Haseeb and Christy Amireh, of San Jose, California, had a baby with the help of a surrogate mother in the Mexican city of Villahermosa, in the southern state of Tabasco.
Their son, Grayson, was born on April 16. The Amirehs were present at the birth, and everything to that point had gone according to plan.
But since Grayson's birth, Tabasco state authorities have not provided the parents with a birth certificate.
According to the couple, Mexican officials told them laws regulating surrogacy had changed and they could no longer get the documentation to return to the United States.
On Friday, the Amirehs said a resolution may be close, but declined to talk about specifics.
"The momentum to be able to go back home is quickly building," Haseeb Amireh said. "We may have good news as soon as this weekend."
The couple set up a fundraising website to help with legal costs.
"Due to politics the current administration has revoked our human right to receive a birth certificate for our child and no passport to fly home," the couple's Go Fund Me page
states. "This leaves us waiting in hotel rooms waiting without end in sight."
The Tabasco government did not comment on the claim that it was refusing to grant the documents, and referred CNN's calls to the state's Civil Registry Office.
The Amirehs "have submitted their adoption contract and it is currently being reviewed," said Maria del Carmen López, an official at the office.
She declined to comment further, citing privacy laws.
On her Facebook account, Christy Amireh posted pictures of her baby with the words "Bring Grayson Home!"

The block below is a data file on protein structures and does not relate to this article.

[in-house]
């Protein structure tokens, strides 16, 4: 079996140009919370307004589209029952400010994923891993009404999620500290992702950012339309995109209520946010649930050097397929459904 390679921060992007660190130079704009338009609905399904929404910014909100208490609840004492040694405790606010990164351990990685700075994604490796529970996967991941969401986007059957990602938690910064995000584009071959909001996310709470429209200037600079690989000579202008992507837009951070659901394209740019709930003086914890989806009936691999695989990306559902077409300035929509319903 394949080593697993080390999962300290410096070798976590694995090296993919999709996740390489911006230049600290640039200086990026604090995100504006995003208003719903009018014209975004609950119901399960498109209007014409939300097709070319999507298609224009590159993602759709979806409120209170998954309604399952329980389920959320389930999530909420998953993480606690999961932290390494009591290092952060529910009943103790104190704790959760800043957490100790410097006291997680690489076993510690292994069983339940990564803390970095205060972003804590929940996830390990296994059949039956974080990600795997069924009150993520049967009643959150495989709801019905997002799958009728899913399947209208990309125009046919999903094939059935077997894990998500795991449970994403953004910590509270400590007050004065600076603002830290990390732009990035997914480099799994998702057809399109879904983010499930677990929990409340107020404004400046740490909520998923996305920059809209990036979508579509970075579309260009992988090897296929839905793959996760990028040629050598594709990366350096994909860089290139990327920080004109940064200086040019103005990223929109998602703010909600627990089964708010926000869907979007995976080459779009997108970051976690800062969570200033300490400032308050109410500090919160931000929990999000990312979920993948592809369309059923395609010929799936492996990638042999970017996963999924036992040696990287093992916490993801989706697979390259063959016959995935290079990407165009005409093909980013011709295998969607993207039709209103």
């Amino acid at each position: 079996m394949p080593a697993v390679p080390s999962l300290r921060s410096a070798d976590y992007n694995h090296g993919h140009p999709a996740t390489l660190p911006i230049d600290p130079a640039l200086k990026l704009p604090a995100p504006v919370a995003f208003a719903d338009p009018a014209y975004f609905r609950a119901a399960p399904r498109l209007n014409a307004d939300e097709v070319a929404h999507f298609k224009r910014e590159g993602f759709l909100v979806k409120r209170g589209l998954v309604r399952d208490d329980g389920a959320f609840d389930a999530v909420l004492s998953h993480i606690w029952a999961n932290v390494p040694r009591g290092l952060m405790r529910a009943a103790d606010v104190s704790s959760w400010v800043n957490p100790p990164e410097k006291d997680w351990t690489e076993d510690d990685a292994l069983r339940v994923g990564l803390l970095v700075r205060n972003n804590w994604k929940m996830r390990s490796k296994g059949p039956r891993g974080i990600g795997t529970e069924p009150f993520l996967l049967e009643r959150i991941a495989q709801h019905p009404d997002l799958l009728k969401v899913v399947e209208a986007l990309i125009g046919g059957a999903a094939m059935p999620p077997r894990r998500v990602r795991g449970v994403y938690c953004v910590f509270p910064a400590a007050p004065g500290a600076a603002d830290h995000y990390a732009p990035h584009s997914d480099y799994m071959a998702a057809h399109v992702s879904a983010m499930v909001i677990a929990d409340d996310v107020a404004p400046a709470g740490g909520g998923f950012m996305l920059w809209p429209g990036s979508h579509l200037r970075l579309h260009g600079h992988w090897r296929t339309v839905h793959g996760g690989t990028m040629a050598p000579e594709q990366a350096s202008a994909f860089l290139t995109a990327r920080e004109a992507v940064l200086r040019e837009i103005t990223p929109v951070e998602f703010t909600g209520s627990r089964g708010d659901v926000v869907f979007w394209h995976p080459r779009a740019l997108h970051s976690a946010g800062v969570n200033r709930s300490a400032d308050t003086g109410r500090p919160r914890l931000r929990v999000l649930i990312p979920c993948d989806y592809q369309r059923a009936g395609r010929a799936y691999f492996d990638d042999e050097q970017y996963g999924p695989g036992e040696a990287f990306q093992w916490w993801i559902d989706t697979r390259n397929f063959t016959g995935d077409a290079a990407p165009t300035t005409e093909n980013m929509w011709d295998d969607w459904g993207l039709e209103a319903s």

The case grabbed the attention of U.S. Rep. Eric Swalwell Jr., who represents the couple's district in California.
"From what we learned, the governor in that state has put a moratorium on all birth certificates for surrogate families. I think this highlights why it's really important to understand the laws of any country you are traveling to, to make a health care decision," Swalwell told CNN affiliate KPIX.
It was unclear what modifications to the surrogacy law might be keeping the American couple stuck in Mexico.
But lawmakers in Tabasco have called for regulations on surrogacy births, and the governor supports the move, according to local media reports.
The issue of surrogacy in Mexico is also getting attention at the federal level.
Last month, Mexico's Congress published a book that investigated alleged abuses and exploitation of surrogate mothers. Some federal lawmakers are pushing for a national law to regulate such services.
In recent years Tabasco has increasingly become a destination for American couples in need of surrogacy services, according to Marcy Darnovsky, executive director of the Center for Genetics and Society in Berkeley, California.
"The cost is a big reason. We're talking about people who are trying to arrange surrogacy that is significantly less expensive than it would be in the U.S. That's why people go," Darnovsky said.
In 1993, Tabasco state enacted a provision in the law that regulates surrogacy, one of a few Mexican states where this is allowed.
"Tabasco is closer than other countries that offer these services like India. There are companies in Mexico that serve as brokers who can put couples in touch with surrogate mothers. They say come to Cancun, have a holiday, and we will assist you with your surrogacy needs," Darnovsky said.